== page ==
The Single Wire Solution
Satellite service providers are investing in ways to reduce the problems associated with providing advanced services to their subscriber base and simplify the overall installation and upgrade process. The viable solution should allow for easy installation, easy upgrades, multiple tuner support and enhanced aesthetics for the subscriber.

This solution exists and is being adopted today by DBS providers in the U.S. and Europe. The solution leverages the coax infrastructure already in the house and delivers DBS programming over a single wire.

Channel Stacking Switch (CSS) products support multiple polarity bands down a single cable. Instead of switching the entire polarity band down the cable as in traditional multiswitch products, a CSS IC allows just the customer requested 32MHz channel to be switched down the cable. This allows many tuners to be supported inside the home across the 1.2GHz of total BW available. There is filtering required to ensure that each video channel (or User Band) does not interfere with each other, which bumps the channel spacing to ~102MHz. This allows for 12 unique tuners to be supported down a single cable run.

With a CSS integrated solution the DBS Operator can provide a customer installation experience without the complexities tied to typical installations. A single cable feed into preexisting coax wiring not only drastically simplifies the installation but also provides substantial material costs savings. The “No New Wires” ideal is a reality with CSS products. The Installer is in a much better position to up-sell equipment at the customer site and utilize best practices for the installation. Fewer HW connections lend to higher reliability and an improved HD experience for the end user.

This product provides the future proofing needed for allowing plug and play upgrades. When a user wishes to upgrade to a DVR the DBS Operator can ship the product directly to the customer versus an expensive service call.

A single cable network allows VOD and PPV support with only a central conveniently located phone line connection versus a connection at each STB location. Additionally, with the CSS frequency agility, a DBS Operator is able to create large chunks of BW within the 950MHz -2150 MHz band. This entire band is reserved for DBS service, which provides the Operator means to incorporate a whole home networked system. Providing a solution for advanced services has a major positive impact on the DBS Operator’s ability to compete in the competitive business of Pay-TV.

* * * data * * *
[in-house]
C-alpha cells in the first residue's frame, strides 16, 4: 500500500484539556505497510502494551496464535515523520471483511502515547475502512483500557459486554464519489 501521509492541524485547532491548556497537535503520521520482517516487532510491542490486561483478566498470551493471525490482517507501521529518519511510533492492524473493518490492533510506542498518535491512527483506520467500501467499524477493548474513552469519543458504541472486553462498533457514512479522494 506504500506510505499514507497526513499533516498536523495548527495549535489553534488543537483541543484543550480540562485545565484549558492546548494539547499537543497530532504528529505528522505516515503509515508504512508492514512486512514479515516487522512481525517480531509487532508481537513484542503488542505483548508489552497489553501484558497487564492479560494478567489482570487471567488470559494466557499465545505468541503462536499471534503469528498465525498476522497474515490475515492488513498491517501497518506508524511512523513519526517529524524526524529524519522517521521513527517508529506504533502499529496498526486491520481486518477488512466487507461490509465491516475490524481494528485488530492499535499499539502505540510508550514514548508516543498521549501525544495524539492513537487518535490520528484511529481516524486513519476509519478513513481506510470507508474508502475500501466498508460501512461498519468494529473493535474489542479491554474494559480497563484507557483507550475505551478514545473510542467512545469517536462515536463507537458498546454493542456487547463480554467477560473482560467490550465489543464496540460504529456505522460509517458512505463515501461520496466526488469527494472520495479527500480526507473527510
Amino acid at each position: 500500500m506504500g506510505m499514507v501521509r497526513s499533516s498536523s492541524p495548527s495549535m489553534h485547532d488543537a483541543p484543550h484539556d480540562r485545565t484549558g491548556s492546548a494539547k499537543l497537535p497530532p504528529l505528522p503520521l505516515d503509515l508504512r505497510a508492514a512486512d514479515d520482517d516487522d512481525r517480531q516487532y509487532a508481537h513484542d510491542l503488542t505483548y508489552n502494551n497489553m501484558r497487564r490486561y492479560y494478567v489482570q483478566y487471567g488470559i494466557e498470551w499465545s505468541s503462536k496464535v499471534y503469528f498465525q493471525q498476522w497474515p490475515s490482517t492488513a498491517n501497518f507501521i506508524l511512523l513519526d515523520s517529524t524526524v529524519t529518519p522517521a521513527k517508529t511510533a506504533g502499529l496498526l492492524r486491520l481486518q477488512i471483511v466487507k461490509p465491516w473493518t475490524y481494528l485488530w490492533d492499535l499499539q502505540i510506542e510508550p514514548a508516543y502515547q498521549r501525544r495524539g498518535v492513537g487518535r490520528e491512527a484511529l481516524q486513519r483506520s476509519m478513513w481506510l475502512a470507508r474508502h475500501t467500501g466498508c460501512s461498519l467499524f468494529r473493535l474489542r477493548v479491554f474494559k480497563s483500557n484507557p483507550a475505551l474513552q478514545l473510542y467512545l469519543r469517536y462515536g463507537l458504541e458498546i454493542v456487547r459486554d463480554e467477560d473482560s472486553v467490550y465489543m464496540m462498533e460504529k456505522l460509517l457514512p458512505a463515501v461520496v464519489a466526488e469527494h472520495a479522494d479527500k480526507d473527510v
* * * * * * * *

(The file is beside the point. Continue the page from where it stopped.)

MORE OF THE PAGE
A CSS solution enables DBS Operators to lower their Subscriber Acquisition Cost (SAC) by reducing equipment and installation costs, increase Annual Revenue Per User (ARPU) by enabling churn reducing DVRs and advanced commercial services such as VOD and Whole Home Networking. Installation complexities are removed as a barrier to entry and upgrade costs are drastically reduced. A single cable network increases reliability and quality of service while providing a shielded closed network to each home viewing location. When CSS and home networking solutions such as MoCA are combined, DBS Operators increase their competitiveness and ability to satisfy the consumer.

About the author
Troy Brandon has more than 18 years of experience in the RF Industry.  Troy retired from the Navy in 1995 where he maintained and integrated various Radar, Communications, and GPS systems. At Space Systems Loral, Troy ran the RF Products Microwave division. Using advanced techniques Troy’s team enabled complex and tightly specified MIC and MMIC designs for >15yr on orbit guaranteed performance. Troy transitioned to REMEC Wireless and Defense where he managed the ODU product line for their highly integrated RF Microwave Outdoor Unit point to point and point to multi-point radios used in the cellular and data backbone market. Troy made the transition to the RF on a chip sector when he joined RF Magic, which was later acquired by Entropic Communications. Troy currently manages all Marketing aspects of the DBS ODU Product Line from New Product Proposal to End of Life.